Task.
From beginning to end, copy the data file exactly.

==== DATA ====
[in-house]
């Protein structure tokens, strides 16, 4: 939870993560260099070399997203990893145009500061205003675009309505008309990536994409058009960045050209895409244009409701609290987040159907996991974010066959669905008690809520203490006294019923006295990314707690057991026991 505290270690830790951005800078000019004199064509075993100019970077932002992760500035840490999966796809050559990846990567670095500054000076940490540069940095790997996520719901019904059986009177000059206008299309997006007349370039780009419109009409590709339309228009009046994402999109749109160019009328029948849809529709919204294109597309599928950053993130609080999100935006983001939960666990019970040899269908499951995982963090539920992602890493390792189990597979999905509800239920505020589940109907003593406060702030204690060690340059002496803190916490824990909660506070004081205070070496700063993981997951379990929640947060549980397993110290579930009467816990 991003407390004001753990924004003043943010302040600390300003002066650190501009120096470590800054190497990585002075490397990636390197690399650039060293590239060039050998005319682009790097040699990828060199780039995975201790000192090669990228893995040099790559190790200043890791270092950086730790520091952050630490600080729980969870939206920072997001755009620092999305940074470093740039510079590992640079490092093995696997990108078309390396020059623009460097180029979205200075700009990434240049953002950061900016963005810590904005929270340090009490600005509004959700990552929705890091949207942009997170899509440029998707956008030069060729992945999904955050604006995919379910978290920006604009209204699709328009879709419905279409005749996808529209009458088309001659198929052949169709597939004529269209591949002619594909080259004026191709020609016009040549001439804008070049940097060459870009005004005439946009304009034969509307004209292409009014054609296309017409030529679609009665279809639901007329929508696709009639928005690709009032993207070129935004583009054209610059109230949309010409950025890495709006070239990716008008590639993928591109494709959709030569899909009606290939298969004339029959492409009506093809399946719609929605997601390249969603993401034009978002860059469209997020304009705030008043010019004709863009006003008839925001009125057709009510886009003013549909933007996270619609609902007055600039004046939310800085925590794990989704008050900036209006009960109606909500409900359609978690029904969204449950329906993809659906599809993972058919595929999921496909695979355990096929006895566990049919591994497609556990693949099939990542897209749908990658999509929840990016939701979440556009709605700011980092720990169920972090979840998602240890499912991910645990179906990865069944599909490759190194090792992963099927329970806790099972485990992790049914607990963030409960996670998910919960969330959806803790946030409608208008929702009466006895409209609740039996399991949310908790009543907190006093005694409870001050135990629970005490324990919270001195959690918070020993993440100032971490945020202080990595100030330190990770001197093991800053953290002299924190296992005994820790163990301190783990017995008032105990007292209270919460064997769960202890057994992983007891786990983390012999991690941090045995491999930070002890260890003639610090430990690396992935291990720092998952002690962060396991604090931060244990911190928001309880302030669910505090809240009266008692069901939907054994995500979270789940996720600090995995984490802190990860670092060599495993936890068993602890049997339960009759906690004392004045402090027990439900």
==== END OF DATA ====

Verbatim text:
[in-house]
């Protein structure tokens, strides 16, 4: 939870993560260099070399997203990893145009500061205003675009309505008309990536994409058009960045050209895409244009409701609290987040159907996991974010066959669905008690809520203490006294019923006295990314707690057991026991 505290270690830790951005800078000019004199064509075993100019970077932002992760500035840490999966796809050559990846990567670095500054000076940490540069940095790997996520719901019904059986009177000059206008299309997006007349370039780009419109009409590709339309228009009046994402999109749109160019009328029948849809529709919204294109597309599928950053993130609080999100935006983001939960666990019970040899269908499951995982963090539920992602890493390792189990597979999905509800239920505020589940109907003593406060702030204690060690340059002496803190916490824990909660506070004081205070070496700063993981997951379990929640947060549980397993110290579930009467816990 991003407390004001753990924004003043943010302040600390300003002066650190501009120096470590800054190497990585002075490397990636390197690399650039060293590239060039050998005319682009790097040699990828060199780039995975201790000192090669990228893995040099790559190790200043890791270092950086730790520091952050630490600080729980969870939206920072997001755009620092999305940074470093740039510079590992640079490092093995696997990108078309390396020059623009460097180029979205200075700009990434240049953002950061900016963005810590904005929270340090009490600005509004959700990552929705890091949207942009997170899509440029998707956008030069060729992945999904955050604006995919379910978290920006604009209204699709328009879709419905279409005749996808529209009458088309001659198929052949169709597939004529269209591949002619594909080259004026191709020609016009040549001439804008070049940097060459870009005004005439946009304009034969509307004209292409009014054609296309017409030529679609009665279809639901007329929508696709009639928005690709009032993207070129935004583009054209610059109230949309010409950025890495709006070239990716008008590639993928591109494709959709030569899909009606290939298969004339029959492409009506093809399946719609929605997601390249969603993401034009978002860059469209997020304009705030008043010019004709863009006003008839925001009125057709009510886009003013549909933007996270619609609902007055600039004046939310800085925590794990989704008050900036209006009960109606909500409900359609978690029904969204449950329906993809659906599809993972058919595929999921496909695979355990096929006895566990049919591994497609556990693949099939990542897209749908990658999509929840990016939701979440556009709605700011980092720990169920972090979840998602240890499912991910645990179906990865069944599909490759190194090792992963099927329970806790099972485990992790049914607990963030409960996670998910919960969330959806803790946030409608208008929702009466006895409209609740039996399991949310908790009543907190006093005694409870001050135990629970005490324990919270001195959690918070020993993440100032971490945020202080990595100030330190990770001197093991800053953290002299924190296992005994820790163990301190783990017995008032105990007292209270919460064997769960202890057994992983007891786990983390012999991690941090045995491999930070002890260890003639610090430990690396992935291990720092998952002690962060396991604090931060244990911190928001309880302030669910505090809240009266008692069901939907054994995500979270789940996720600090995995984490802190990860670092060599495993936890068993602890049997339960009759906690004392004045402090027990439900």